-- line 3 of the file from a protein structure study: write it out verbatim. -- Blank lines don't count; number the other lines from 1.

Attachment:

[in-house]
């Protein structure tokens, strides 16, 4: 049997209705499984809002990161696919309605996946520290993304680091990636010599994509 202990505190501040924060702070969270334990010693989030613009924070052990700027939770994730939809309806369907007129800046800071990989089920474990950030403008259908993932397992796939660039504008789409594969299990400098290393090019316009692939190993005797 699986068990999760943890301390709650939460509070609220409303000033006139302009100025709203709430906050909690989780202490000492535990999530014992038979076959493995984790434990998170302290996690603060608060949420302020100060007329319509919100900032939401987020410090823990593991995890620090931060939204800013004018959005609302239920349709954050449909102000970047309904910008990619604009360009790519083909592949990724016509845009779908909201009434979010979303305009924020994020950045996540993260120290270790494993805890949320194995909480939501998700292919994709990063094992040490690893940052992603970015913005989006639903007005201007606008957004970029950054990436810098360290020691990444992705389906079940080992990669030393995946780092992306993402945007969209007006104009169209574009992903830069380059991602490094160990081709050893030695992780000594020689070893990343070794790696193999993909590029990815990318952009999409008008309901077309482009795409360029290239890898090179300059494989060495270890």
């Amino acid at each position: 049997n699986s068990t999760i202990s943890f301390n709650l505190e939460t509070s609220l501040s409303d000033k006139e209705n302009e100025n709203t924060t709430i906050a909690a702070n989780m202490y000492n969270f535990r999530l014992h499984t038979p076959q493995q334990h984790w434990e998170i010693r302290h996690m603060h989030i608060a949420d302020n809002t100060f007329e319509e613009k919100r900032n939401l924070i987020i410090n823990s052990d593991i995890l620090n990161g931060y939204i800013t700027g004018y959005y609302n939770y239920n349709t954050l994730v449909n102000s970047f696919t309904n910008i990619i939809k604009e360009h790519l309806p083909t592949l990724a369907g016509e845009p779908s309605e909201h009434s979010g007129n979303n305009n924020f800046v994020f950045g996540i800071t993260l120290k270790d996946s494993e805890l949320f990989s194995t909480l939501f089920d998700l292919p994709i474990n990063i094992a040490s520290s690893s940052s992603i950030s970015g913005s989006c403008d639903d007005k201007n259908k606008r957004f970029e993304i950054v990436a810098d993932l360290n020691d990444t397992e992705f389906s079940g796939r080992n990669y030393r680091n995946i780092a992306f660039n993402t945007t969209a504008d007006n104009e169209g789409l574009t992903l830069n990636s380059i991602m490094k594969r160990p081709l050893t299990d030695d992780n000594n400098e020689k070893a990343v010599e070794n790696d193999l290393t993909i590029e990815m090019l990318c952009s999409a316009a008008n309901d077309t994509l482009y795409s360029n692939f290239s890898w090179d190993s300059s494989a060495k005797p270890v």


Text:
């Amino acid at each position: 049997n699986s068990t999760i202990s943890f301390n709650l505190e939460t509070s609220l501040s409303d000033k006139e209705n302009e100025n709203t924060t709430i906050a909690a702070n989780m202490y000492n969270f535990r999530l014992h499984t038979p076959q493995q334990h984790w434990e998170i010693r302290h996690m603060h989030i608060a949420d302020n809002t100060f007329e319509e613009k919100r900032n939401l924070i987020i410090n823990s052990d593991i995890l620090n990161g931060y939204i800013t700027g004018y959005y609302n939770y239920n349709t954050l994730v449909n102000s970047f696919t309904n910008i990619i939809k604009e360009h790519l309806p083909t592949l990724a369907g016509e845009p779908s309605e909201h009434s979010g007129n979303n305009n924020f800046v994020f950045g996540i800071t993260l120290k270790d996946s494993e805890l949320f990989s194995t909480l939501f089920d998700l292919p994709i474990n990063i094992a040490s520290s690893s940052s992603i950030s970015g913005s989006c403008d639903d007005k201007n259908k606008r957004f970029e993304i950054v990436a810098d993932l360290n020691d990444t397992e992705f389906s079940g796939r080992n990669y030393r680091n995946i780092a992306f660039n993402t945007t969209a504008d007006n104009e169209g789409l574009t992903l830069n990636s380059i991602m490094k594969r160990p081709l050893t299990d030695d992780n000594n400098e020689k070893a990343v010599e070794n790696d193999l290393t993909i590029e990815m090019l990318c952009s999409a316009a008008n309901d077309t994509l482009y795409s360029n692939f290239s890898w090179d190993s300059s494989a060495k005797p270890v």